Apprentices from Lambeth College started work on the ‘meanwhile’ space at Pope’s Rd this week, where once the car park and then the ice rink used to be. The project, now called ‘POP Brixton’, has also opened up applications for businesses to operate from shipping container units on the site, after changing hands late last year.
The team behind the Edible Bus Stop left the project, originally called Grow:Brixton, after relations with the architects Carl Turner broke down in autumn 2014. The site has now changed name to POP Brixton and the new team includes Philippe Castaing, founder of Brixton Green, as well as the original architects. Apprentices working on the site are students from the general maintenance course at Lambeth College and will be paid the London Living Wage of £9.15 per hour.
POP Brixton describe themselves as a “new community campus offering event spaces-bars-workshops-mini hotel-food growing-offices-radio-music studio & much more”. They will have control of the site until at least October 2017.
Questions have been raised over whether the council should have consulted locals on the changes to the project, given the emphasis they initially put on public consultations and the fact that the Edible Bus Stop – with a big emphasis on urban growing schemes – were in part voted in by the Lambeth public.
A council spokesperson said: “The project remains largely the same. The Service Level Agreement between Pop Brixton and the council will be the same, focused on the same project objectives, community ethos and employment and training for local people. Food growing and horticultural projects will still be delivered on site in collaboration with schools, local community organisations and residents.”
Mak Gilchrist from the Edible Bus Stop said: “Grow:Brixton is a promising concept, it itself can still work, but the original partnership could no longer function together. Grow:Brixton will live on in other sites and spaces across Brixton and Lambeth. We’ve taken on a new space as part of Loughborough Junction Meanwhile Space project and we are looking forward to getting involved with the local regeneration plans. We’re keeping our eye for potential sites in and around Brixton to continue the Grow:Brixton concept and create a network of innovative growing spaces, growing both food and enterprise, building on the success of our existing Edible Bus Stop projects elsewhere in the Borough.”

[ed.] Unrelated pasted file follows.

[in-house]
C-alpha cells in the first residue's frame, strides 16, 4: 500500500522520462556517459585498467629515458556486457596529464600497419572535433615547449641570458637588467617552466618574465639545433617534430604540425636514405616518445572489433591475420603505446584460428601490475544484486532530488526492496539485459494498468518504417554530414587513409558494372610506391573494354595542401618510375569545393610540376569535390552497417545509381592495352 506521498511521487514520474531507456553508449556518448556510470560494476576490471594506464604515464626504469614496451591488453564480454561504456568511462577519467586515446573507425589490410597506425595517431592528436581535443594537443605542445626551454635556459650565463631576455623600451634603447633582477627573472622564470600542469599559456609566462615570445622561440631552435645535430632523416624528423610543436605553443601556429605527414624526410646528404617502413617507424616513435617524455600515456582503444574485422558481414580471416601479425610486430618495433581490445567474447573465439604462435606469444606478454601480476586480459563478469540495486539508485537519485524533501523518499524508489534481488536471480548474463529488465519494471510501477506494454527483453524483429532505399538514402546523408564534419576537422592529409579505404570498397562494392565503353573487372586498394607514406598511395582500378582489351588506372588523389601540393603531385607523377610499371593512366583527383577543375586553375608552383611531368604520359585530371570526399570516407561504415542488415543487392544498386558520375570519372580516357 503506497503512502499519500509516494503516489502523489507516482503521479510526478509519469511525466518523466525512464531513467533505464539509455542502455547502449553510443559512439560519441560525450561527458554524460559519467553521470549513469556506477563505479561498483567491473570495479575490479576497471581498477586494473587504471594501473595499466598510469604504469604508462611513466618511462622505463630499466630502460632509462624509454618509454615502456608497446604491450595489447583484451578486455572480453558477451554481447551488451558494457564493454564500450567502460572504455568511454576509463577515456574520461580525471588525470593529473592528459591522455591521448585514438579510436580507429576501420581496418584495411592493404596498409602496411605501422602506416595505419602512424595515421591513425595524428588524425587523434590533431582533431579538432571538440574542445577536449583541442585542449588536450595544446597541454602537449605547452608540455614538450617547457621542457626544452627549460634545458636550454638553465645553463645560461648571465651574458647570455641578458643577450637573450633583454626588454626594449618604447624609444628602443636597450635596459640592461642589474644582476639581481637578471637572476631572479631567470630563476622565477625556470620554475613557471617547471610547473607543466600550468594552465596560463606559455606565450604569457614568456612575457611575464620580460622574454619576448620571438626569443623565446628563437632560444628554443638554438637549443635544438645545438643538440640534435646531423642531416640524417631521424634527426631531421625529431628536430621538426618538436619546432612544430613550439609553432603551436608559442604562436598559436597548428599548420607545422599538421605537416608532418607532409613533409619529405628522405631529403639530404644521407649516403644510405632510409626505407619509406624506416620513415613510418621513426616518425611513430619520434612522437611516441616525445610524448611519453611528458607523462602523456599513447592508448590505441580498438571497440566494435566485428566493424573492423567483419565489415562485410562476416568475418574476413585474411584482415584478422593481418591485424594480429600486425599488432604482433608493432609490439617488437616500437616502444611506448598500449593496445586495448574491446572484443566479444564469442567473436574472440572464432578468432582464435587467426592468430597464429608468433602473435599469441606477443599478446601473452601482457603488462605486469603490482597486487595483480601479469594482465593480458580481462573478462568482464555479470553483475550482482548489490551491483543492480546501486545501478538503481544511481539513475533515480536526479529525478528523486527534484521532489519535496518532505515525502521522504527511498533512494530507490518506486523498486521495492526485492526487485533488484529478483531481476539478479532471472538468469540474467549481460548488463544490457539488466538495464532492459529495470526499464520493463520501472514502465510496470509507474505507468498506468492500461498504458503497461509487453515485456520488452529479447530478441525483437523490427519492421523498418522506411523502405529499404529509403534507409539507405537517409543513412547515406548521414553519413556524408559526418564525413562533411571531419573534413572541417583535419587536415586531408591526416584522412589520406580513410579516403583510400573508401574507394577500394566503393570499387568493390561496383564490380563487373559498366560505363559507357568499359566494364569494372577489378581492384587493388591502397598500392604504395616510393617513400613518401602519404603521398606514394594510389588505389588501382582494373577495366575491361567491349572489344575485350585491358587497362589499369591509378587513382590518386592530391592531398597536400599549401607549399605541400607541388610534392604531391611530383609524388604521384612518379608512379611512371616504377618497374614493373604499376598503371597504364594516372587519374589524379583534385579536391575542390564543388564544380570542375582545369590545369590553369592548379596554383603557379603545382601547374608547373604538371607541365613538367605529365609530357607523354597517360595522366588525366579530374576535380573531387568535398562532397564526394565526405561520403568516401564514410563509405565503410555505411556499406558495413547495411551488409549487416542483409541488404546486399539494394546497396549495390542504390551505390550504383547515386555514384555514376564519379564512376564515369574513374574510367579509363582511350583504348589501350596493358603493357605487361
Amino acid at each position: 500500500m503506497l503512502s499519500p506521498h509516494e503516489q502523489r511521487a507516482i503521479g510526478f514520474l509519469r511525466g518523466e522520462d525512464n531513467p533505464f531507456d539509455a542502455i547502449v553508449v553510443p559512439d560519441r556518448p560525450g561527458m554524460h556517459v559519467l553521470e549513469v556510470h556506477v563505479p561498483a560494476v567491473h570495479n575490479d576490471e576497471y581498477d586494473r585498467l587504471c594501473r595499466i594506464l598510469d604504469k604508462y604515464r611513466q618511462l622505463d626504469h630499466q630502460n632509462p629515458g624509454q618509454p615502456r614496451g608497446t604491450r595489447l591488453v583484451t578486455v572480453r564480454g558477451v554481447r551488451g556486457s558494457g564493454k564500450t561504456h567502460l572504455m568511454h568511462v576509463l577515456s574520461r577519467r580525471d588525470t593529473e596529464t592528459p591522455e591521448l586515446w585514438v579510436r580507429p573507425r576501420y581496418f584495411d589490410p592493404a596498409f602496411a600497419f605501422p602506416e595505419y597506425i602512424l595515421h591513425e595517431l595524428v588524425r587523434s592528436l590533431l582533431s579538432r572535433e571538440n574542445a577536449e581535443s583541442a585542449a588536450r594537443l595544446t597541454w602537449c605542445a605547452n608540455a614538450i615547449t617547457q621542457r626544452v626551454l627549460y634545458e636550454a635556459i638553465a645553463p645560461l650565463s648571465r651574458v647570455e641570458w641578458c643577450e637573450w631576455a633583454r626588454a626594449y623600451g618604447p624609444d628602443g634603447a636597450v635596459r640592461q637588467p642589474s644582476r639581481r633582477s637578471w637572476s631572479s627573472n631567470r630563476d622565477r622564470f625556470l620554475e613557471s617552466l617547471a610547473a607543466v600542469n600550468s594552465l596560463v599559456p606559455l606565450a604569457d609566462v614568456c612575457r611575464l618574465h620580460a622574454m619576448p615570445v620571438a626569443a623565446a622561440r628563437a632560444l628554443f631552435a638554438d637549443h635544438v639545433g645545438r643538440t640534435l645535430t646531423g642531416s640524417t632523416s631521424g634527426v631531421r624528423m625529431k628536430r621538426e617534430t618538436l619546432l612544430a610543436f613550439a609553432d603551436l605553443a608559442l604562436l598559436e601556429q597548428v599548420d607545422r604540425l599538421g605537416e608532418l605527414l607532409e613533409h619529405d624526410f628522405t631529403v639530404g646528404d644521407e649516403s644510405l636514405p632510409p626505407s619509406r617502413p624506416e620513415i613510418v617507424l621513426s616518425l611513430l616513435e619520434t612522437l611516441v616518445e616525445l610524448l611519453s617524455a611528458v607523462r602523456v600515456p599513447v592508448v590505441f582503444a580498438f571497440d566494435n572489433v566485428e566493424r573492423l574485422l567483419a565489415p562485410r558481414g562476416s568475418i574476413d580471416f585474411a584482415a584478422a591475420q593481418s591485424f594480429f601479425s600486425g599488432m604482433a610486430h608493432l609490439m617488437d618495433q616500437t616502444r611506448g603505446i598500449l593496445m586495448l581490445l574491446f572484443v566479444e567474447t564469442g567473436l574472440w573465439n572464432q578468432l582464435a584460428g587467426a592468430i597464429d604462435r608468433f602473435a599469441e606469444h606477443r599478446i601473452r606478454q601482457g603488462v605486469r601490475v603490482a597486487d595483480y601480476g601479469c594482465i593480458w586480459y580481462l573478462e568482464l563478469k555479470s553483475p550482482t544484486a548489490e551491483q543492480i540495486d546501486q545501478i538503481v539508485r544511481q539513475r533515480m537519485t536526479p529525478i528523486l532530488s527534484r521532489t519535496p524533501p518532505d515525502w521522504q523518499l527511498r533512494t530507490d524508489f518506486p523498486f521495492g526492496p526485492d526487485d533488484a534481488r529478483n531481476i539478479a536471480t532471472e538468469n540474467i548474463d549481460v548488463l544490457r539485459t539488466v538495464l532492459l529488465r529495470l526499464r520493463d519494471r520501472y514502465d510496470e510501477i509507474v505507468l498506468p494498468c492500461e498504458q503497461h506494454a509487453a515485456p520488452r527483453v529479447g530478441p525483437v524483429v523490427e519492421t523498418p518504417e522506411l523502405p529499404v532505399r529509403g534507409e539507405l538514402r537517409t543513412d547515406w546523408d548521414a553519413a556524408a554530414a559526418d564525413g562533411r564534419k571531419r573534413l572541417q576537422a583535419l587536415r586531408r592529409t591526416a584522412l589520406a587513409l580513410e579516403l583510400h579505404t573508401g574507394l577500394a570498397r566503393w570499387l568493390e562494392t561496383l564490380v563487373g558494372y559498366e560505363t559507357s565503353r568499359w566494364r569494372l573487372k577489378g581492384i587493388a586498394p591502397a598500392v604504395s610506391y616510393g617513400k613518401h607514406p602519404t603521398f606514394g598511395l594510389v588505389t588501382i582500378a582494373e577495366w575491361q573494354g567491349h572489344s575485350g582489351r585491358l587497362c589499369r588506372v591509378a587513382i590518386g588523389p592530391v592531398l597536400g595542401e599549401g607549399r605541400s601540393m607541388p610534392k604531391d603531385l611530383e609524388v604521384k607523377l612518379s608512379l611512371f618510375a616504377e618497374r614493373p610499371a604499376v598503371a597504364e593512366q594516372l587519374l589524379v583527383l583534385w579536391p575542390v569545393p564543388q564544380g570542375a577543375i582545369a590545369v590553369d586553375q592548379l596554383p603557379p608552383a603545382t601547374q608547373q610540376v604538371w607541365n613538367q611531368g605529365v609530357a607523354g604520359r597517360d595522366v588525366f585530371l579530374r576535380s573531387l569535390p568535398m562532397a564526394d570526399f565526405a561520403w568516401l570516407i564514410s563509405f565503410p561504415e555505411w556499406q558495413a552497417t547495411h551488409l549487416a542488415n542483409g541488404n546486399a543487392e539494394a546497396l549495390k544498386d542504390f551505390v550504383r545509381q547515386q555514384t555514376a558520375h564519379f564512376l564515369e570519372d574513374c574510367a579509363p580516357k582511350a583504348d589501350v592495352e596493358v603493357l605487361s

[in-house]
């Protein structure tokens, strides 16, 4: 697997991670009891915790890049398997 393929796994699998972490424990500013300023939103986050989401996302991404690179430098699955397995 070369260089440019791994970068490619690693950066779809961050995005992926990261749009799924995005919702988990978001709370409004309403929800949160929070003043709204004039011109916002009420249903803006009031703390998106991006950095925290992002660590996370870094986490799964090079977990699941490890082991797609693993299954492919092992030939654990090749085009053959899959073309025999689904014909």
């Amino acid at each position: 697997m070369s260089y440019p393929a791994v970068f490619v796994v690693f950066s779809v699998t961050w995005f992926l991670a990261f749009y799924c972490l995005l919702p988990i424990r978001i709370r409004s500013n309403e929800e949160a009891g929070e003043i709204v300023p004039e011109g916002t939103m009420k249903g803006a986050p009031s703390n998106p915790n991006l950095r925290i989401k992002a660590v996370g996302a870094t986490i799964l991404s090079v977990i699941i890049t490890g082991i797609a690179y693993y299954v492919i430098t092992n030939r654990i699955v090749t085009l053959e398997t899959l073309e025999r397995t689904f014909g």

POP Brixton has now put a call out for applications for retailers and food businesses to operate on the site in 20′ and 40′ containers. Each container will have internet access, power points, insulated walls and double glazed windows.
Philippe Castaing was keen to point out the emphasis on training and employment at the new space: “We will do a lot of training on the site and access to employment. When I joined they were going to ask the tenants to do the training which is all well on paper but you can’t ask a start-up to look after the business and look after a training programme. We will have different sets of people on site – one will be all our partner organisations such as Lambeth College and the Brixton Pound, who will devise and deliver training programmes. The tenants will give an hour a week of their skills to the training programme.”
Philippe Castaing also told the Brixton Blog in December that they hope to run a hotel on the site with up to 10-12 rooms. “A hotel style would bring an extra 4000 people on site every year which is enormous for the Brixton economy. It’s an exciting place to stay and people will talk about it. We are already set up with the Brixton Pound so we will have a gift hamper when the guests come, from local shops. There would be 7-8 rooms maybe but because of the flexibility we could easily add more elsewhere on the site so we might end up having 10-12 rooms.”
However, a council spokesperson was keen to emphasise that no decisions have been made yet about the hotel. “Any such proposal would be considered on its merits, including the potential to bring additional visitors to the area and extra spend to the local economy. It could also bring opportunities for training and employment.”
The costs for the project are being met by POP Brixton, although the council met the costs of submitting the planning application and for the banners attached the fence on the site, as well as providing the land at a peppercorn rent. Philippe told the Blog: “To set up the site and run it for the length of time we have it for is about a million pounds. So we have to take in rent £30-35k a month just to break even. It’s all private investment. Carl has put a big chunk of money in there and we are getting more money from other investors.”
The project was granted permission in September 2014 but lost three months due to the problems between Carl Turner and Edible Bus Stop.